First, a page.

The California Chamber of Commerce wants changes that would be beneficial for renewable energy facilities in that state.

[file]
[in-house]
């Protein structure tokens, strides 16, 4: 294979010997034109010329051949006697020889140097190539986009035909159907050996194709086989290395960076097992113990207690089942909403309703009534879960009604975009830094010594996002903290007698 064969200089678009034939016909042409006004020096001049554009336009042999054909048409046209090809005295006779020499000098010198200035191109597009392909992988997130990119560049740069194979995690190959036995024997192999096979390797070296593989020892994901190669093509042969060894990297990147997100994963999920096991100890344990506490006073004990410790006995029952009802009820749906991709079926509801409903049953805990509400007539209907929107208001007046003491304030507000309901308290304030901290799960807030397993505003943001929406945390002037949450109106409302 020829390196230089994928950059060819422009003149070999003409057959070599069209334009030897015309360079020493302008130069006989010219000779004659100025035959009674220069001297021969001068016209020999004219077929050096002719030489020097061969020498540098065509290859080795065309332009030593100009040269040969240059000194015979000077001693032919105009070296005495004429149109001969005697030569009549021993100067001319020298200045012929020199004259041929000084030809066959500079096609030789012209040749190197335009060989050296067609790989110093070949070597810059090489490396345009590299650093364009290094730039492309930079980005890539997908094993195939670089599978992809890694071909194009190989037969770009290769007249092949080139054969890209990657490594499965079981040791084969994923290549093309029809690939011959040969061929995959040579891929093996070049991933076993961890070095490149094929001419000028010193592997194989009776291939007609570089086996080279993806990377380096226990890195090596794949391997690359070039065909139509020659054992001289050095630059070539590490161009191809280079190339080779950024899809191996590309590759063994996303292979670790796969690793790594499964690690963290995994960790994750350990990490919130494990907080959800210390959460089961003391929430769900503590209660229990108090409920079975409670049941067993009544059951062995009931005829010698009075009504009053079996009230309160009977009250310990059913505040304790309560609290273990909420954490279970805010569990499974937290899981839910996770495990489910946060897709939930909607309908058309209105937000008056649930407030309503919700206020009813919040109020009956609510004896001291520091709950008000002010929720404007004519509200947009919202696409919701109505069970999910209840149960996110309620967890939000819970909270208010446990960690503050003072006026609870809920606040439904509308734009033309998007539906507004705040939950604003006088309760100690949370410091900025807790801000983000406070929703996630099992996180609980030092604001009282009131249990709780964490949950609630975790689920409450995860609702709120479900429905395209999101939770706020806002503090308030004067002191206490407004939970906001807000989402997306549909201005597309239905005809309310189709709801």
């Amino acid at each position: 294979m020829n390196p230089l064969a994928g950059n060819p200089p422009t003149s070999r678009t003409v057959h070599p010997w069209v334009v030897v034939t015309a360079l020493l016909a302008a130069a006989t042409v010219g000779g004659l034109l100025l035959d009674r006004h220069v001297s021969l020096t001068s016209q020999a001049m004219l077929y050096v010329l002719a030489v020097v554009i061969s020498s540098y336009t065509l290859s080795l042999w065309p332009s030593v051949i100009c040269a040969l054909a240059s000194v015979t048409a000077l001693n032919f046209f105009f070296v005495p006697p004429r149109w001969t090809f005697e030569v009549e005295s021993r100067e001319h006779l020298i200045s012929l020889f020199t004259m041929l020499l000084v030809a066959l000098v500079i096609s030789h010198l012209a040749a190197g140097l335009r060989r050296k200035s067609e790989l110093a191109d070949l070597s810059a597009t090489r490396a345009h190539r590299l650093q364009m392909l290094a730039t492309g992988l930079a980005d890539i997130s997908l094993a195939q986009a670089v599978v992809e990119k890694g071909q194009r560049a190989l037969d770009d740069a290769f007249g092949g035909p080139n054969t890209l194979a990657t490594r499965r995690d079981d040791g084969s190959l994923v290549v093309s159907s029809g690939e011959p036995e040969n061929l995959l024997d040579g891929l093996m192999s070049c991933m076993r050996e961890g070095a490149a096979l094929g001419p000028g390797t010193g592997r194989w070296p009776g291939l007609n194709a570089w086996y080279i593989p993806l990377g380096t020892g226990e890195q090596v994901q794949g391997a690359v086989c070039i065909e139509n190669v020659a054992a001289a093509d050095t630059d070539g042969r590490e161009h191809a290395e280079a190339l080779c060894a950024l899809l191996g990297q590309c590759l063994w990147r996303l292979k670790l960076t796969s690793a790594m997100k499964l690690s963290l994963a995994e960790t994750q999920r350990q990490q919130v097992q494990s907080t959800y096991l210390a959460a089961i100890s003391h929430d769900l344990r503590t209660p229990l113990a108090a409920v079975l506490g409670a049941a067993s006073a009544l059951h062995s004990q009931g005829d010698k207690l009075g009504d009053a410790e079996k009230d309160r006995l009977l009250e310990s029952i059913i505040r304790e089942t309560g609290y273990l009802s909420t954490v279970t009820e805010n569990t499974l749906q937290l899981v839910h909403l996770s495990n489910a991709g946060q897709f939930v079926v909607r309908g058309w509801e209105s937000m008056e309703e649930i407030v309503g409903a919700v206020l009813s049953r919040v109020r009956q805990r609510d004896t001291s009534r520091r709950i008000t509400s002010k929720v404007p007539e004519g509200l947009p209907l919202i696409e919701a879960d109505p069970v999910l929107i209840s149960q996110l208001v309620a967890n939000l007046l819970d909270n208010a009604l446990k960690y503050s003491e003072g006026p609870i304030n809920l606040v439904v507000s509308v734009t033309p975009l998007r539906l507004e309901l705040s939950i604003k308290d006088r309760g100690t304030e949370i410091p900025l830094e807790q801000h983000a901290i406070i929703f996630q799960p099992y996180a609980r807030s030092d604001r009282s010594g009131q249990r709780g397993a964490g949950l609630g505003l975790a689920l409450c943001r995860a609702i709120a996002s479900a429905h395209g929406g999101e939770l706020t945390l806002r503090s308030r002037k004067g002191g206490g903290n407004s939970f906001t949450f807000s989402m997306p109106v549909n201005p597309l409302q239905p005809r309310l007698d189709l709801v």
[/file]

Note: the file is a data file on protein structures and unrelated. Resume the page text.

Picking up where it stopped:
SACRAMENTO, California – “California’s energy crisis is the state’s largest economic challenge since the recession of the early 1990’s,” says president Allan Zaremberg. “Its successful resolution is critical to California’s business climate.” One short term solution is to “provide incentives for businesses that generate their own power to make their excess energy capacity available” to the utilities, while longer term options include exploring opportunities to provide tax incentives for the development of new electrical generation. The Chamber has been working with Governor Davis, the Public Utilities Commission and the Independent System Operator to discuss the effects of the energy crisis on businesses in California. It supports the system of private utilities rather than a government-run system but, to achieve that, utilities must be made credit-worthy. “At the most fundamental level, California’s energy crisis can be best represented as an acute imbalance between supply and demand,” explains Zaremberg. “It is this imbalance that has greatly contributed to the skyrocketing wholesale price of electricity and which must be addressed in the long term for us to get out of this mess.” “In the short-term, the problems that must be addressed include matching the retail price of electricity, which has been frozen, to the wholesale price that has skyrocketed due to the supply/demand imbalance, the high price of natural gas and the shortage of hydroelectric power,” he says. The price imbalance has pushed the two major utilities to the brink of bankruptcy, and the state must negotiate long-term contracts on their behalf. Utilities must be allowed to enter into long-term contracts with energy suppliers, which will guarantee a predictable price and reliable source of electricity for business and residential users in the state, and demand must be reduced through aggressive conservation efforts aimed at all classes of customers. Curtailment programs for large industrial and commercial consumers must be developed, and the legislature must approve temporary variances from air quality and water quality regulations to users that curtail their consumption as part of an interruptible program. “Clearly, the most important component of a long-term solution equalizing electric supply and demand is developing new generation or supply in California,” adds Zaremberg. The Chamber wants to streamline the approval and environmental review processes for new power plants, supports the development of new generation and conservation techniques, and wants real-time metering to allow consumers to make choices about their use of electrical energy based on the real-time price of electricity. “Our options are limited and the longer the state waits to implement the necessary relief measures, the more likely it becomes that the state will end up as the utility,” he adds. “There is no question that deregulation as written and implemented was a failure in California.” Utilities were required to sell much of their generating capacity but then were not allowed to enter long-term contracts as a hedge against price spikes. The spot market drove up prices for last-minute energy demands. The price of electricity would have increased 20 percent even without deregulation because demand outstripped supply on the west coast. No new power plants were built in the decade before deregulation, but private investors have applied to build 20 new facilities since then.